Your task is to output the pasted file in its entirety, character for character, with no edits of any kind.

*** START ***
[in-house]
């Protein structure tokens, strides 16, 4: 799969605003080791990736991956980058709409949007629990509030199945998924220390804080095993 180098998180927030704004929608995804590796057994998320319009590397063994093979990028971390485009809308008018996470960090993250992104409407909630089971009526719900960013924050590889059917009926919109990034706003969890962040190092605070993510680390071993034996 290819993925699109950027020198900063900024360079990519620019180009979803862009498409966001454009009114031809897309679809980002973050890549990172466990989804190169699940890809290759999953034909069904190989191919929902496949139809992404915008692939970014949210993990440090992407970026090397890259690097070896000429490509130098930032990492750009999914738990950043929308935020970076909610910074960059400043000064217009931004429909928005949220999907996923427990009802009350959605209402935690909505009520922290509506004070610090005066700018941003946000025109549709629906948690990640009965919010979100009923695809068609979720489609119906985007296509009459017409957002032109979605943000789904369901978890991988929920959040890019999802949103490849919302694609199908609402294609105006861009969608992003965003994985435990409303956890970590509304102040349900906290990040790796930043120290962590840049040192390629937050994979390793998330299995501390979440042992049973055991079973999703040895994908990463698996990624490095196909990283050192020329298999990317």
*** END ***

[in-house]
């Protein structure tokens, strides 16, 4: 799969605003080791990736991956980058709409949007629990509030199945998924220390804080095993 180098998180927030704004929608995804590796057994998320319009590397063994093979990028971390485009809308008018996470960090993250992104409407909630089971009526719900960013924050590889059917009926919109990034706003969890962040190092605070993510680390071993034996 290819993925699109950027020198900063900024360079990519620019180009979803862009498409966001454009009114031809897309679809980002973050890549990172466990989804190169699940890809290759999953034909069904190989191919929902496949139809992404915008692939970014949210993990440090992407970026090397890259690097070896000429490509130098930032990492750009999914738990950043929308935020970076909610910074960059400043000064217009931004429909928005949220999907996923427990009802009350959605209402935690909505009520922290509506004070610090005066700018941003946000025109549709629906948690990640009965919010979100009923695809068609979720489609119906985007296509009459017409957002032109979605943000789904369901978890991988929920959040890019999802949103490849919302694609199908609402294609105006861009969608992003965003994985435990409303956890970590509304102040349900906290990040790796930043120290962590840049040192390629937050994979390793998330299995501390979440042992049973055991079973999703040895994908990463698996990624490095196909990283050192020329298999990317």